When news of Hurricane Maria hit IU, several members of the School of Education decided they wanted to do something to help.
The result became the IU Bloomington-Universidad de Puerto Rico Education Graduate Scholars program. This partnership created space for six graduate education students from the University of Puerto Rico to come work and study at IU-Bloomington.
Two of the main people driving this initiative are Professor Bradley Levinson and Associate Professor Carmen Medina from the School of Education.
Below you will find the link for you to sign up to be a participant at the inaugural Black and Brown Arts Fest. Please remember art will be reviewed by an independent jury. There is a $15 non-refundable fee for your provided space.
If you are under the age of 18, there may be scholarships available to you through our corporate sponsors. If you would like more information regarding this, please contact me via email: firstname.lastname@example.org
We are very excited to have you involved with this great event.
Whether they wish to participate or spectate, the more people that show up, the more successful we will all be.
Thank you for being a part of the first ever Bloomington Black and Brown Arts Fest. We look forward to seeing you all in May!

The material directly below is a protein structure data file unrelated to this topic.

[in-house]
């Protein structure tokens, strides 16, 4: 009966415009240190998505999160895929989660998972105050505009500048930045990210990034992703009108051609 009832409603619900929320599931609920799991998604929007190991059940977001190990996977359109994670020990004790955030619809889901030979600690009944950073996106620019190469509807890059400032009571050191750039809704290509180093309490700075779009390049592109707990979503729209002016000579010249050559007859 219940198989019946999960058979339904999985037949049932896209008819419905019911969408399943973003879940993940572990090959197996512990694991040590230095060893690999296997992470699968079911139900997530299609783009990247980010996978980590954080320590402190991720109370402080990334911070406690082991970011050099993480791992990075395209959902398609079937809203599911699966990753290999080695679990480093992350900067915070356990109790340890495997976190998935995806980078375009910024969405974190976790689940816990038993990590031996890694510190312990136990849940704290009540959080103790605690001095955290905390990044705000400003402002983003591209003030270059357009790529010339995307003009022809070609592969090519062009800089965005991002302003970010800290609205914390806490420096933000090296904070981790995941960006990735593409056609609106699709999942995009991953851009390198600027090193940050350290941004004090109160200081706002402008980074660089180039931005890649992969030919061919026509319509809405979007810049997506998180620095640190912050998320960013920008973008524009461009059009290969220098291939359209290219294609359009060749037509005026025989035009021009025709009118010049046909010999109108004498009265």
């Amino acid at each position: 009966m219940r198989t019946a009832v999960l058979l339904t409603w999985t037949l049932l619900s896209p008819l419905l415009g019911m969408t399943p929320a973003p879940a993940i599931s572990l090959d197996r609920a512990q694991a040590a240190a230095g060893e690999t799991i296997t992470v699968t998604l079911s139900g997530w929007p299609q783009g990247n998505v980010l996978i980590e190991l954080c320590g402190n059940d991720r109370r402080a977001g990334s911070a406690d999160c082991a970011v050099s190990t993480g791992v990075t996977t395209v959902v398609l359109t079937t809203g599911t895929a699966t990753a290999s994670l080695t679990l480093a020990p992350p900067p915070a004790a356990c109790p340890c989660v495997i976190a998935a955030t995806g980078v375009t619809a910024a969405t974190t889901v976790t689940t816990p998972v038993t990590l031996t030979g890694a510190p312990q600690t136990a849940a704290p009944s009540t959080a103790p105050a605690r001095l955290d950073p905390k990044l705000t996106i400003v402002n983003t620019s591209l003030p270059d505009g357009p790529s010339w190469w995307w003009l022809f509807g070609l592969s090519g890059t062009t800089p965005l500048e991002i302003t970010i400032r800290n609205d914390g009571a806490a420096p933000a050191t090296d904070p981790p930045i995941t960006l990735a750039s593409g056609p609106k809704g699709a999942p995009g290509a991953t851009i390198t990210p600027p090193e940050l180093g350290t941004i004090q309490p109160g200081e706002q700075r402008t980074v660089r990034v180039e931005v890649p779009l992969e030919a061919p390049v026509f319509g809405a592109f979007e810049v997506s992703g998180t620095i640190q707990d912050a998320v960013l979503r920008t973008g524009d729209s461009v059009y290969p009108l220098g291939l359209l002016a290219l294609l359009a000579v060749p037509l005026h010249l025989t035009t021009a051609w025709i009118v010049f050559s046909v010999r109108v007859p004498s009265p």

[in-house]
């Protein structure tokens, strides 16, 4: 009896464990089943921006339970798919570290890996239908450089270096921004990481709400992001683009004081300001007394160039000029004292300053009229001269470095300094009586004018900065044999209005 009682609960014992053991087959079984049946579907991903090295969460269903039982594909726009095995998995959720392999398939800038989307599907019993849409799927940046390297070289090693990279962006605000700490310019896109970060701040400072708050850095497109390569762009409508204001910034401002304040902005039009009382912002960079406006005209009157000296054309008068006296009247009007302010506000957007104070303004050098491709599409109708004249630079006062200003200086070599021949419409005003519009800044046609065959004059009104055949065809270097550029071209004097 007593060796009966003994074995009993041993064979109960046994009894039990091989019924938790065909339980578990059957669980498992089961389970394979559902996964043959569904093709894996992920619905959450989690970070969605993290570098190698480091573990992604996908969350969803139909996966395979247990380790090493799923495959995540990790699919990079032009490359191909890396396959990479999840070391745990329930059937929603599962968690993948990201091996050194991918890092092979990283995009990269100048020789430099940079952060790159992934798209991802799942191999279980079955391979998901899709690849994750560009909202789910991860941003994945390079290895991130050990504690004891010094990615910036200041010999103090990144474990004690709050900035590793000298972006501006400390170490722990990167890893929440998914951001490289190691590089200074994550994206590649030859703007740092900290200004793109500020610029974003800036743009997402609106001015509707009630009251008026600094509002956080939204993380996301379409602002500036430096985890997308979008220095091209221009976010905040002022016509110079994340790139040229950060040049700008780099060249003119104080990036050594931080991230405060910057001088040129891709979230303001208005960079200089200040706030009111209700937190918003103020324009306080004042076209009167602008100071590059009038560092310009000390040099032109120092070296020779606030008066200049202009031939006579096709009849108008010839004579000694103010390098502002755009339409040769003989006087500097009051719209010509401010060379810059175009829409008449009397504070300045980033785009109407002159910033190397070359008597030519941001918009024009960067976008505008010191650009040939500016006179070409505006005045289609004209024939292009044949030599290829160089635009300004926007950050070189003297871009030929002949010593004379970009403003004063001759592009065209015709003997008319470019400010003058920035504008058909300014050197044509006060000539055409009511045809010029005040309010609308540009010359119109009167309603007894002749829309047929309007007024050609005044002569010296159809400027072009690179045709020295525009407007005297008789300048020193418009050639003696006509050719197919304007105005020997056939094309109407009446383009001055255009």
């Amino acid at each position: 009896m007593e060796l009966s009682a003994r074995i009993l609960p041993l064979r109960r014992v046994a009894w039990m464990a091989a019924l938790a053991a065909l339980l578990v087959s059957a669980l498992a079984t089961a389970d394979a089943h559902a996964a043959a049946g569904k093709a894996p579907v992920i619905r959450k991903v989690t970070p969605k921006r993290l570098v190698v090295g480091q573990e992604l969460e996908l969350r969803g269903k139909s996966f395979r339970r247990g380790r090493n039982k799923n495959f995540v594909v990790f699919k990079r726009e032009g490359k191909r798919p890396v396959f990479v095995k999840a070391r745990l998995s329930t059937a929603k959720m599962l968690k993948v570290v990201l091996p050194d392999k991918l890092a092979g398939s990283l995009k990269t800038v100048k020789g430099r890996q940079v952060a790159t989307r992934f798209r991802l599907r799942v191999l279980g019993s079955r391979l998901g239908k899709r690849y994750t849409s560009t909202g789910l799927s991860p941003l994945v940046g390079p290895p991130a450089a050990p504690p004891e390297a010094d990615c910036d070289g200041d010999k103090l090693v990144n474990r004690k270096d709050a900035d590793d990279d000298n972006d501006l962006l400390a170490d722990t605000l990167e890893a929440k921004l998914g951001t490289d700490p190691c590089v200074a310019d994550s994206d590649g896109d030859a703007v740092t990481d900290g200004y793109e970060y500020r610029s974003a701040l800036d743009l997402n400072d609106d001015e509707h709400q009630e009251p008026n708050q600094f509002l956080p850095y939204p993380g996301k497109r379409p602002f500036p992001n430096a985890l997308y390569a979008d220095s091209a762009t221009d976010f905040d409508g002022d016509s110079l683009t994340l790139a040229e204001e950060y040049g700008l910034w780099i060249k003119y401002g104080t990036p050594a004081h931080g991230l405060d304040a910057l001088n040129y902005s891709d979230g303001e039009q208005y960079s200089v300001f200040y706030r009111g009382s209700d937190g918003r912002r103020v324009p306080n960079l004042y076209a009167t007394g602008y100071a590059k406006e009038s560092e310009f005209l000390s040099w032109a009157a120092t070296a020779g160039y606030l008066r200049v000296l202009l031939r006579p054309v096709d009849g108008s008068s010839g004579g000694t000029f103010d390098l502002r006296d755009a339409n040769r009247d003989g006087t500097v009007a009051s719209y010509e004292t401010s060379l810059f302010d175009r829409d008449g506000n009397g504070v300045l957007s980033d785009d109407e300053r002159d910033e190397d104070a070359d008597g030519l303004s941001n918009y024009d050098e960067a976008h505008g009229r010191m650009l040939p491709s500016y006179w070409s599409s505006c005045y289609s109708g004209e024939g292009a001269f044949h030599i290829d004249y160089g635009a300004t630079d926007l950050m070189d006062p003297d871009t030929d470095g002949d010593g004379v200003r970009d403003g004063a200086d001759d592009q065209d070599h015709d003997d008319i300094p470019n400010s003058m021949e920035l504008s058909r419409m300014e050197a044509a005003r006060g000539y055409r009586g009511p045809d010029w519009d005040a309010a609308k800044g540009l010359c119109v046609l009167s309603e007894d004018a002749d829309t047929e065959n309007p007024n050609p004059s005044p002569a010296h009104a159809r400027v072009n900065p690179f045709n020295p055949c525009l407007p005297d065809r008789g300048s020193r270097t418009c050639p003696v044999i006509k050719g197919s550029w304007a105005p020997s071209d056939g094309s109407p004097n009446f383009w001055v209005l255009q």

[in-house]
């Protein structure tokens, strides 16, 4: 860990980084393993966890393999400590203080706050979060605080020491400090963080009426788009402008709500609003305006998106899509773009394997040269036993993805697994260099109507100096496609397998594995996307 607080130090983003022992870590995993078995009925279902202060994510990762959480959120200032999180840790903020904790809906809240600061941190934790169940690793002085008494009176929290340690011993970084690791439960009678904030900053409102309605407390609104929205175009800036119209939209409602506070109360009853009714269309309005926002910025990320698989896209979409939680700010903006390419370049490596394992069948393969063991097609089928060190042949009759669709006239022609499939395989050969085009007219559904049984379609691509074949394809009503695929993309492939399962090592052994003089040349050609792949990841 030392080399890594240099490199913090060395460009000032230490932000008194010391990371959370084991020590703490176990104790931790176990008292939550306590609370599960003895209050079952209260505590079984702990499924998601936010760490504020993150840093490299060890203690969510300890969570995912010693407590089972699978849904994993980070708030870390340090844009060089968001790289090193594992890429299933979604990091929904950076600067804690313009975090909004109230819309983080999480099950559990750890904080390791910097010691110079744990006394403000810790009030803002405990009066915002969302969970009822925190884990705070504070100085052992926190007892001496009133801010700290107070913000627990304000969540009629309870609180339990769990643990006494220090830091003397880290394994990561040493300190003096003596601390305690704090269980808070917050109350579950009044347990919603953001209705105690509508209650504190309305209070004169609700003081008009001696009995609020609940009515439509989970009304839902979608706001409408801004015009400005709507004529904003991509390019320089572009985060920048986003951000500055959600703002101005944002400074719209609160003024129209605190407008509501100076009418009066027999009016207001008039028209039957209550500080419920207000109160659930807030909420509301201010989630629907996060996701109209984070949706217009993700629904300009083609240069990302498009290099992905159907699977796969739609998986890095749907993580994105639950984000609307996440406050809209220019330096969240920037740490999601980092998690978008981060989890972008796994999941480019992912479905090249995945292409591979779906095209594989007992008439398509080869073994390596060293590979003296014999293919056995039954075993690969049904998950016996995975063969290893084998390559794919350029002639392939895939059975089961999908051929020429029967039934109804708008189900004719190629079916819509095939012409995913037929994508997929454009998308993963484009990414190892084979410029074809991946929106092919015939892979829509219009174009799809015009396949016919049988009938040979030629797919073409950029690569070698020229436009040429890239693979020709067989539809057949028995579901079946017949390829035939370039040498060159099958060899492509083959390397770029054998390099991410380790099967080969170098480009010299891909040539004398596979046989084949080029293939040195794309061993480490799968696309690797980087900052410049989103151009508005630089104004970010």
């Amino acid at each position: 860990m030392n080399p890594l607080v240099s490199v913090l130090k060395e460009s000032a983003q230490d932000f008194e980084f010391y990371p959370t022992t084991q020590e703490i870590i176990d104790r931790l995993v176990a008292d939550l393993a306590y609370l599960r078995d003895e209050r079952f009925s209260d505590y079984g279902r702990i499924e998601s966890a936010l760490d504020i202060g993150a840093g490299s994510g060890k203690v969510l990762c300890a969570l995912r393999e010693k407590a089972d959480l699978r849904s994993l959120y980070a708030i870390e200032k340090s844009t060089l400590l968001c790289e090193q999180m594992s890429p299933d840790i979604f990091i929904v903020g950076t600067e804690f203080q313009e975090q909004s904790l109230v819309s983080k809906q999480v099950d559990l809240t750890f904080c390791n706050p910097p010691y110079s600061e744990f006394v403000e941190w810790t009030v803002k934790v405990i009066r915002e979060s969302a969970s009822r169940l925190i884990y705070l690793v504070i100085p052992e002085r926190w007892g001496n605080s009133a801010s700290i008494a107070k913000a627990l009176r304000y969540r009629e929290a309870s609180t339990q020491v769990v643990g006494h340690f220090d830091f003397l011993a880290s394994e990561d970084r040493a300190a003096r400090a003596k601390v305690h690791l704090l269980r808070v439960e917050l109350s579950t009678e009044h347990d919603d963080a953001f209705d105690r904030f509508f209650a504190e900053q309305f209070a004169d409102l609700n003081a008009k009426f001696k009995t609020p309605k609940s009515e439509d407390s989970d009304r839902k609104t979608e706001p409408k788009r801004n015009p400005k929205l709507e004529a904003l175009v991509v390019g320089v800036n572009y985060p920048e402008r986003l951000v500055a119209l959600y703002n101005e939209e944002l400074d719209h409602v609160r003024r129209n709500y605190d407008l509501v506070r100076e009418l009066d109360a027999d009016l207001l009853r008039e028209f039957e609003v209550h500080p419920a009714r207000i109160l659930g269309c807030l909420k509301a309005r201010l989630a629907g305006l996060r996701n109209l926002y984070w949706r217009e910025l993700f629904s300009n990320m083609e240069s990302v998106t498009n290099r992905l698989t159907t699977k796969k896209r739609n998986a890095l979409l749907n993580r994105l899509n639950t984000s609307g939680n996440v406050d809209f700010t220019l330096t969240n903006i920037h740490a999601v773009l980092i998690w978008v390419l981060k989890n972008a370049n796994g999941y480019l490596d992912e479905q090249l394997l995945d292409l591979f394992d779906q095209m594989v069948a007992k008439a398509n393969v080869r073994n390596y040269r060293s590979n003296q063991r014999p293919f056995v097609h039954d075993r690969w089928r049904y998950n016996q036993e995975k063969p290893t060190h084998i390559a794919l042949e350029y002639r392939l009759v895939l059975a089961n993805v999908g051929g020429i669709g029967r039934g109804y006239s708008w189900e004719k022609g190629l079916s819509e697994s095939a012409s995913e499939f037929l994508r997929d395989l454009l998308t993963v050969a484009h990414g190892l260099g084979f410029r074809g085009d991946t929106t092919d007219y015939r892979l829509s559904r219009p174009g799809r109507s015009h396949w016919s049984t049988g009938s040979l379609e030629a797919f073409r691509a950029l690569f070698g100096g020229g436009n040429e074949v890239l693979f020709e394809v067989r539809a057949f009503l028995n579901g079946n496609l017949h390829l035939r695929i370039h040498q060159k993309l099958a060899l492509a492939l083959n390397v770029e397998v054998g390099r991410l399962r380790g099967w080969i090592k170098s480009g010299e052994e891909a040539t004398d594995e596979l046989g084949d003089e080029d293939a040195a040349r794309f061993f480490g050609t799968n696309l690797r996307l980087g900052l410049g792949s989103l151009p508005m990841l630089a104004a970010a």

(INDIANAPOLIS) – New data finds Indiana has the 19th-highest rate of working families who are low income (11th-highest among racial/ethnic minority families) but also 16th-lowest incomes.
Andrew Bradley, Senior Policy Analyst with Indiana Institute for Working Families, says work should not only be honorable and bring dignity, but should also pay for a family’s basic needs and provide opportunities to continue on a pathway to long-term economic security.
But new data shows that a higher proportion of Indiana’s working families remain low-income compared to our Midwestern neighbors, particularly Hoosiers of color. Indiana’s per capita income also trails most neighbors, with income growth that lags behind the national average suggesting that without a new policy direction, working Hoosier families aren’t likely to catch up soon.
DEE MARGO: El Paso is one region of three states and two countries and a population of 2.7 million. But we’ve been involved with Mexico for over 400 years. So we’re pretty close and proximate here. We haven’t had – we’re considered the safest city in the United States. We don’t have any real issues. And we already have a fence that was established under the Bush administration that runs through our city, so…